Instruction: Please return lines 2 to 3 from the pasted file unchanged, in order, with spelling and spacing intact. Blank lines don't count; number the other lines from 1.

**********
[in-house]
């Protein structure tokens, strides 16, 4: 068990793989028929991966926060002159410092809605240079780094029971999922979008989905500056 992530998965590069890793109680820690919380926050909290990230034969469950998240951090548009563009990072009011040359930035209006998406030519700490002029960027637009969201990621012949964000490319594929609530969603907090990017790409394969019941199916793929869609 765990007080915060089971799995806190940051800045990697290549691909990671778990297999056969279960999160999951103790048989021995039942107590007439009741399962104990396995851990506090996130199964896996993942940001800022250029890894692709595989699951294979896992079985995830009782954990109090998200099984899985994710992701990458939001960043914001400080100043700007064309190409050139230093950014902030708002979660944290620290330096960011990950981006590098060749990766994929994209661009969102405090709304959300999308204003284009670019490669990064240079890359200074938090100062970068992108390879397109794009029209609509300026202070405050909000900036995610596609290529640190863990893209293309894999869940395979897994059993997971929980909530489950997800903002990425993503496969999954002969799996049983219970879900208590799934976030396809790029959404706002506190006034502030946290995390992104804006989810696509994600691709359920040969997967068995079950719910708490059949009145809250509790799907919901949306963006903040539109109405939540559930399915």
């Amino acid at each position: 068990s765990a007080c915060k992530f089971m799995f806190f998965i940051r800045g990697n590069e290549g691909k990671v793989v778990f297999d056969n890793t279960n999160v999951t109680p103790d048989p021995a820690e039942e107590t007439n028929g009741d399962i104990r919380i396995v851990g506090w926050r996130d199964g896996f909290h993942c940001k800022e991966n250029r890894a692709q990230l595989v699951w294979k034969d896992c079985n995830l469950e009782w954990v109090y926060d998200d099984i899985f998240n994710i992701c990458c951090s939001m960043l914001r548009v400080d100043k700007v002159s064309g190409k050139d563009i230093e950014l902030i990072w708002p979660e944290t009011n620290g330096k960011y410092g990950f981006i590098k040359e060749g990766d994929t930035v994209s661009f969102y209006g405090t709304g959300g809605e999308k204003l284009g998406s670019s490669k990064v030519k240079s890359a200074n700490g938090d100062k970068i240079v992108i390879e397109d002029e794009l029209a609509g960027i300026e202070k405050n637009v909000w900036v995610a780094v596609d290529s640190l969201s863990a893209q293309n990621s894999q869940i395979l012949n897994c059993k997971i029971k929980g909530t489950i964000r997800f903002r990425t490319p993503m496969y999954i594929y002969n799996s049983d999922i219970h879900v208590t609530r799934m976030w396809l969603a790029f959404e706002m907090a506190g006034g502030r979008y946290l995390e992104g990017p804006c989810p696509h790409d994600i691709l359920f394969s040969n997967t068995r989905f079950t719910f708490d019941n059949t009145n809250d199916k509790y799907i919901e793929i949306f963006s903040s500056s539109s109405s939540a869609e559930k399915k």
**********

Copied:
């Protein structure tokens, strides 16, 4: 068990793989028929991966926060002159410092809605240079780094029971999922979008989905500056 992530998965590069890793109680820690919380926050909290990230034969469950998240951090548009563009990072009011040359930035209006998406030519700490002029960027637009969201990621012949964000490319594929609530969603907090990017790409394969019941199916793929869609 765990007080915060089971799995806190940051800045990697290549691909990671778990297999056969279960999160999951103790048989021995039942107590007439009741399962104990396995851990506090996130199964896996993942940001800022250029890894692709595989699951294979896992079985995830009782954990109090998200099984899985994710992701990458939001960043914001400080100043700007064309190409050139230093950014902030708002979660944290620290330096960011990950981006590098060749990766994929994209661009969102405090709304959300999308204003284009670019490669990064240079890359200074938090100062970068992108390879397109794009029209609509300026202070405050909000900036995610596609290529640190863990893209293309894999869940395979897994059993997971929980909530489950997800903002990425993503496969999954002969799996049983219970879900208590799934976030396809790029959404706002506190006034502030946290995390992104804006989810696509994600691709359920040969997967068995079950719910708490059949009145809250509790799907919901949306963006903040539109109405939540559930399915």
């Amino acid at each position: 068990s765990a007080c915060k992530f089971m799995f806190f998965i940051r800045g990697n590069e290549g691909k990671v793989v778990f297999d056969n890793t279960n999160v999951t109680p103790d048989p021995a820690e039942e107590t007439n028929g009741d399962i104990r919380i396995v851990g506090w926050r996130d199964g896996f909290h993942c940001k800022e991966n250029r890894a692709q990230l595989v699951w294979k034969d896992c079985n995830l469950e009782w954990v109090y926060d998200d099984i899985f998240n994710i992701c990458c951090s939001m960043l914001r548009v400080d100043k700007v002159s064309g190409k050139d563009i230093e950014l902030i990072w708002p979660e944290t009011n620290g330096k960011y410092g990950f981006i590098k040359e060749g990766d994929t930035v994209s661009f969102y209006g405090t709304g959300g809605e999308k204003l284009g998406s670019s490669k990064v030519k240079s890359a200074n700490g938090d100062k970068i240079v992108i390879e397109d002029e794009l029209a609509g960027i300026e202070k405050n637009v909000w900036v995610a780094v596609d290529s640190l969201s863990a893209q293309n990621s894999q869940i395979l012949n897994c059993k997971i029971k929980g909530t489950i964000r997800f903002r990425t490319p993503m496969y999954i594929y002969n799996s049983d999922i219970h879900v208590t609530r799934m976030w396809l969603a790029f959404e706002m907090a506190g006034g502030r979008y946290l995390e992104g990017p804006c989810p696509h790409d994600i691709l359920f394969s040969n997967t068995r989905f079950t719910f708490d019941n059949t009145n809250d199916k509790y799907i919901e793929i949306f963006s903040s500056s539109s109405s939540a869609e559930k399915k």